Indeed, US General Mark Milley, nominated to become chairman of the US Joint Chiefs of Staff, has stated that Washington was working to put together a coalition that would provide a “military escort, naval escort” to commercial shipping in the Persian Gulf. However, the exact composition of this coalition remains unclear. According to Milley, the initiative would be developed over the next couple of weeks and will likely involve the US, Britain and a number of non-regional countries.
Both Britain and the US maintain a constant presence in the Persian Gulf. The Royal Navy’s HMS Montrose has been deployed to the region since 2018 and has been keeping in close contact with British vessels transiting the area since the Grace 1 seizure. However, until HMS Duncan arrives, the frigate is the only British warship capable of conducting escorting duties in the area. There is the HMS Brocklesby, a British minesweeper, currently in Bahraini waters; however, the ship carries out a very different role and would be ill-suited to escorting tankers.
The American navy, on the other hand, has the USS Abraham Lincoln and Carrier Strike Group 12 in the region. The fleet was deployed at the beginning of the rise in tensions between America and Iran and consists of the Nimitz-class carrier, at least five destroyers, the USS Leyte Gulf, a Ticonderoga-class cruiser. Several American warships are also understood to be operating inside the Persian Gulf and in the wider area; including a Wasp-class amphibious assault ship.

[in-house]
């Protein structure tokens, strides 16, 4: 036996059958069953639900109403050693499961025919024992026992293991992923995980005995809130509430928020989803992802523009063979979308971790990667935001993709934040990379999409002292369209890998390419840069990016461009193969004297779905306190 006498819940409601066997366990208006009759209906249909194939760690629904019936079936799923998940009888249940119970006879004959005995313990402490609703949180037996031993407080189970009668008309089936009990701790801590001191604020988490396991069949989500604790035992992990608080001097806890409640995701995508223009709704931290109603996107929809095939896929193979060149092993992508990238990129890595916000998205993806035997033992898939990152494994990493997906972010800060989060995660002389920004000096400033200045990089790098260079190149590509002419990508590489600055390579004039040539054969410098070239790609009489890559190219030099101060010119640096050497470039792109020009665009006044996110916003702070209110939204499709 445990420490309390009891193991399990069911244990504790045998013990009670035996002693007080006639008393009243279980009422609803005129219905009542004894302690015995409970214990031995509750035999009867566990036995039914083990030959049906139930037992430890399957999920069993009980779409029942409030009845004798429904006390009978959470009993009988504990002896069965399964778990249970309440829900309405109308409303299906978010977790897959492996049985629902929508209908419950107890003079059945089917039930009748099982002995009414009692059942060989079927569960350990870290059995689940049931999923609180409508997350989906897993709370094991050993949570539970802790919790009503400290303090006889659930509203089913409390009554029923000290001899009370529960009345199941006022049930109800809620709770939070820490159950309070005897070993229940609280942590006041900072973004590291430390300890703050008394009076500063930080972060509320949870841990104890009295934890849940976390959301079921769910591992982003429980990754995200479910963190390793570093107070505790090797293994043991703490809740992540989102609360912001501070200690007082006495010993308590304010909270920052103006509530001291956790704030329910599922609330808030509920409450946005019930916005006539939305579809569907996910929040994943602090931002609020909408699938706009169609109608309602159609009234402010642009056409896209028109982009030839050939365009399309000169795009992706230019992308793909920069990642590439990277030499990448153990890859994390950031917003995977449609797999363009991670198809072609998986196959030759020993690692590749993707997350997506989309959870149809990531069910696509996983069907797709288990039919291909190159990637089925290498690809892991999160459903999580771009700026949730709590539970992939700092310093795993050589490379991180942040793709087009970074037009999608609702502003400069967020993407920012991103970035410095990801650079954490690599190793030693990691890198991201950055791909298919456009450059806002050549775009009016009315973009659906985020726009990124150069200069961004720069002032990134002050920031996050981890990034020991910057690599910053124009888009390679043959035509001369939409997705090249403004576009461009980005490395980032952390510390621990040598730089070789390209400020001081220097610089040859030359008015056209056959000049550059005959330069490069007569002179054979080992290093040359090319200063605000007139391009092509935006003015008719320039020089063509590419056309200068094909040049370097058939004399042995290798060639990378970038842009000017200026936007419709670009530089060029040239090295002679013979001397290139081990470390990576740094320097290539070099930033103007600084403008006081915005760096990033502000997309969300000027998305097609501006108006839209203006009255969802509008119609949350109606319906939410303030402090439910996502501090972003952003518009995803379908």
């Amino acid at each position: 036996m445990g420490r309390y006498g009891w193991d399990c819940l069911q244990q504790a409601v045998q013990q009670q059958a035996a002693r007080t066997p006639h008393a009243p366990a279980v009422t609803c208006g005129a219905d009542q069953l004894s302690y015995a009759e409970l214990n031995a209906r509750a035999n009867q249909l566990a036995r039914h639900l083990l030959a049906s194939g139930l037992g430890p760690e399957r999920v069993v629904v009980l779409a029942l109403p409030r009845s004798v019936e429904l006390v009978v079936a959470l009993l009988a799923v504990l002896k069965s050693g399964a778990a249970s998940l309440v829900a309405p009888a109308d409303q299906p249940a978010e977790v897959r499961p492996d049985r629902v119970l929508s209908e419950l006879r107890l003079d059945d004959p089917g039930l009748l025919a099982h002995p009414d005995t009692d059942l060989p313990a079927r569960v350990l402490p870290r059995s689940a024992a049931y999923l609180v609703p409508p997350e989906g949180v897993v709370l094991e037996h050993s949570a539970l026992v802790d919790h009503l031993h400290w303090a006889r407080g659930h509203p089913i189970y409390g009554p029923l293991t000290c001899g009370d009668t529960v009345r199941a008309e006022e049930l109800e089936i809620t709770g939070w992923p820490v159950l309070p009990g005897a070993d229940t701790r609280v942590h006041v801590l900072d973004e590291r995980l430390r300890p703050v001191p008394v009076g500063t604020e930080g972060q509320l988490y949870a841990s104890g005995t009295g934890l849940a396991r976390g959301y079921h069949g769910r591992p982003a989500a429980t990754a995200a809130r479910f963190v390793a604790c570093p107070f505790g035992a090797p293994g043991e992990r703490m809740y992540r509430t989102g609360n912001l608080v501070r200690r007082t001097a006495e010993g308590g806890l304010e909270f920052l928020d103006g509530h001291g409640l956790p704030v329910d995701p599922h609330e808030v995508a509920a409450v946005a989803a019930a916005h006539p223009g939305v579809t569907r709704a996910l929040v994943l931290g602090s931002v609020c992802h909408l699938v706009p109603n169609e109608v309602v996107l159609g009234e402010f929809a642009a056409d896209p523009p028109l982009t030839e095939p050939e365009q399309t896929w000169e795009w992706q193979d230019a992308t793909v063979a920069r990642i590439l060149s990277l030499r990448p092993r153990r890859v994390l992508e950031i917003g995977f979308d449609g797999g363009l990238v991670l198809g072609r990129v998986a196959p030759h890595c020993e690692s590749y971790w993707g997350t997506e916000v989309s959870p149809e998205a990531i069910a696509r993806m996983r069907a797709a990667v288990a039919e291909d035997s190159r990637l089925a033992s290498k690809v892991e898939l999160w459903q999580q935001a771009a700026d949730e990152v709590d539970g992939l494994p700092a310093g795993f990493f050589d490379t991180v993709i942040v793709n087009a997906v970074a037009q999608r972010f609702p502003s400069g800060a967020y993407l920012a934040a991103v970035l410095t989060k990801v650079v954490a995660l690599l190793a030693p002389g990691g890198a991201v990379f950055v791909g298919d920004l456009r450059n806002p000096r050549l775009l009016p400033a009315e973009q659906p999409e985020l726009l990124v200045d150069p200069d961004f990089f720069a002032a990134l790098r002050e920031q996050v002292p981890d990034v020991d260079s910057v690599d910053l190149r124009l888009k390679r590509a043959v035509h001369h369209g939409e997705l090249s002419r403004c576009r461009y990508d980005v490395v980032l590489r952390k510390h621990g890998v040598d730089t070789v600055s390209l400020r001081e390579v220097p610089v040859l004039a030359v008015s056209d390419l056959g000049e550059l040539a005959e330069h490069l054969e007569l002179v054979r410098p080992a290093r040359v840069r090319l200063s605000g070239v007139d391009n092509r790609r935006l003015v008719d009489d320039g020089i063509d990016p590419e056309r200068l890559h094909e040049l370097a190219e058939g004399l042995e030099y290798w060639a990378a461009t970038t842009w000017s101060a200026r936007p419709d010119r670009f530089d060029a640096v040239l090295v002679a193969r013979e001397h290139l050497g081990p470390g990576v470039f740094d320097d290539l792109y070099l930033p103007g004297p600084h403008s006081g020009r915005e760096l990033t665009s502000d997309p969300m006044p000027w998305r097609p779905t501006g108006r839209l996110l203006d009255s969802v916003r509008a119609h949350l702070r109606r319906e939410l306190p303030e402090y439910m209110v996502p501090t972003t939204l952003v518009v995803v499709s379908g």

In addition to this, there are a few other navies deployed carrying out exercises off the coast of India as well as the ongoing anti-piracy deployments off the coast of Arabia and Somalia, which could have ships diverted from.
As such, it is expected that some sort of escorting practice will be set up. In the short term, British warships will likely escort British tankers and freight vessels through the Gulf. Indeed, it appears that HMS Montrose is already completing this task on an ad-hoc basis. HMS Duncan is likely to start supporting the frigate when it arrives. In the medium to long term, a coalition including International (US, French and other European) and local (Saudi and UAE) vessels will begin a type of escorting practice. The longer term will largely depend on how relations develop between Tehran and Washington and the rest of the world.